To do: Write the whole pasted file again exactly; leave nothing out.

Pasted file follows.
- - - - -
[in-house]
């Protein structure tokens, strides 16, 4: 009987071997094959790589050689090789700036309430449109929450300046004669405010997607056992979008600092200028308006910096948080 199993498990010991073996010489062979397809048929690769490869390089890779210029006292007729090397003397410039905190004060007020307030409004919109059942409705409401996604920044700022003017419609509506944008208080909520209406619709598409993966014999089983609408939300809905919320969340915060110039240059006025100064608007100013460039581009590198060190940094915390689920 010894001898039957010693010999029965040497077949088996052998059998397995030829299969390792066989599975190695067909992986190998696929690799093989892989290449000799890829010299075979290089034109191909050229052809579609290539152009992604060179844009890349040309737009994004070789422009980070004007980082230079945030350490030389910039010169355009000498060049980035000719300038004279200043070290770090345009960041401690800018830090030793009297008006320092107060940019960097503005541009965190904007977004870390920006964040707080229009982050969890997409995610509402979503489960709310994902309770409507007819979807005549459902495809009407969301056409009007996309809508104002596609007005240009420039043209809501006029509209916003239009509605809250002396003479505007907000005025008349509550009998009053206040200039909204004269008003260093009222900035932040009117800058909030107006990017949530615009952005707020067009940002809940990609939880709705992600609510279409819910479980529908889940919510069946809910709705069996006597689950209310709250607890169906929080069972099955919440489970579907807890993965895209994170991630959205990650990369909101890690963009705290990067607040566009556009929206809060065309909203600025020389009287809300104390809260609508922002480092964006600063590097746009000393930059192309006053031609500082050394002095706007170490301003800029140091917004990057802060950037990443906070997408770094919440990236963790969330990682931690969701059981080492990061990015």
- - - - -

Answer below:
[in-house]
């Protein structure tokens, strides 16, 4: 009987071997094959790589050689090789700036309430449109929450300046004669405010997607056992979008600092200028308006910096948080 199993498990010991073996010489062979397809048929690769490869390089890779210029006292007729090397003397410039905190004060007020307030409004919109059942409705409401996604920044700022003017419609509506944008208080909520209406619709598409993966014999089983609408939300809905919320969340915060110039240059006025100064608007100013460039581009590198060190940094915390689920 010894001898039957010693010999029965040497077949088996052998059998397995030829299969390792066989599975190695067909992986190998696929690799093989892989290449000799890829010299075979290089034109191909050229052809579609290539152009992604060179844009890349040309737009994004070789422009980070004007980082230079945030350490030389910039010169355009000498060049980035000719300038004279200043070290770090345009960041401690800018830090030793009297008006320092107060940019960097503005541009965190904007977004870390920006964040707080229009982050969890997409995610509402979503489960709310994902309770409507007819979807005549459902495809009407969301056409009007996309809508104002596609007005240009420039043209809501006029509209916003239009509605809250002396003479505007907000005025008349509550009998009053206040200039909204004269008003260093009222900035932040009117800058909030107006990017949530615009952005707020067009940002809940990609939880709705992600609510279409819910479980529908889940919510069946809910709705069996006597689950209310709250607890169906929080069972099955919440489970579907807890993965895209994170991630959205990650990369909101890690963009705290990067607040566009556009929206809060065309909203600025020389009287809300104390809260609508922002480092964006600063590097746009000393930059192309006053031609500082050394002095706007170490301003800029140091917004990057802060950037990443906070997408770094919440990236963790969330990682931690969701059981080492990061990015």